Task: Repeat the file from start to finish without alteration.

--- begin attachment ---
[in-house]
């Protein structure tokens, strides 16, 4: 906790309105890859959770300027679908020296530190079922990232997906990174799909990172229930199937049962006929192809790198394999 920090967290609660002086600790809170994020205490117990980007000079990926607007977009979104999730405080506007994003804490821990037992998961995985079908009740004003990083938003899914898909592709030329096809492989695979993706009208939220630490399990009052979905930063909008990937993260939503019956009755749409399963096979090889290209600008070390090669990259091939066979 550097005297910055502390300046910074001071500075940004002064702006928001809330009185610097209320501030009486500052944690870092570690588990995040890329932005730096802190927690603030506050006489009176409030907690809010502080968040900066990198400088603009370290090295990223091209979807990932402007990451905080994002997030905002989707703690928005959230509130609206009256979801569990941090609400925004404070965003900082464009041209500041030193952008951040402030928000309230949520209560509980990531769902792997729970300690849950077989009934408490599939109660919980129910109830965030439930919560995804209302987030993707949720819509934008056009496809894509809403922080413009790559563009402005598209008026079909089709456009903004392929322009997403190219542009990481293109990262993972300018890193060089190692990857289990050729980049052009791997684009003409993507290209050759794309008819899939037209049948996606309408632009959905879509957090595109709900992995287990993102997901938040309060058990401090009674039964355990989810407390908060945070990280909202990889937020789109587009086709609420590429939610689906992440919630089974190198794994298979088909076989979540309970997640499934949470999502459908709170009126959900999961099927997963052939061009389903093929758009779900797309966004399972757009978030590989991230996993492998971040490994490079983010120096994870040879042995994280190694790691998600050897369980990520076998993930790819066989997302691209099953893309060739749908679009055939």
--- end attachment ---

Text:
[in-house]
């Protein structure tokens, strides 16, 4: 906790309105890859959770300027679908020296530190079922990232997906990174799909990172229930199937049962006929192809790198394999 920090967290609660002086600790809170994020205490117990980007000079990926607007977009979104999730405080506007994003804490821990037992998961995985079908009740004003990083938003899914898909592709030329096809492989695979993706009208939220630490399990009052979905930063909008990937993260939503019956009755749409399963096979090889290209600008070390090669990259091939066979 550097005297910055502390300046910074001071500075940004002064702006928001809330009185610097209320501030009486500052944690870092570690588990995040890329932005730096802190927690603030506050006489009176409030907690809010502080968040900066990198400088603009370290090295990223091209979807990932402007990451905080994002997030905002989707703690928005959230509130609206009256979801569990941090609400925004404070965003900082464009041209500041030193952008951040402030928000309230949520209560509980990531769902792997729970300690849950077989009934408490599939109660919980129910109830965030439930919560995804209302987030993707949720819509934008056009496809894509809403922080413009790559563009402005598209008026079909089709456009903004392929322009997403190219542009990481293109990262993972300018890193060089190692990857289990050729980049052009791997684009003409993507290209050759794309008819899939037209049948996606309408632009959905879509957090595109709900992995287990993102997901938040309060058990401090009674039964355990989810407390908060945070990280909202990889937020789109587009086709609420590429939610689906992440919630089974190198794994298979088909076989979540309970997640499934949470999502459908709170009126959900999961099927997963052939061009389903093929758009779900797309966004399972757009978030590989991230996993492998971040490994490079983010120096994870040879042995994280190694790691998600050897369980990520076998993930790819066989997302691209099953893309060739749908679009055939």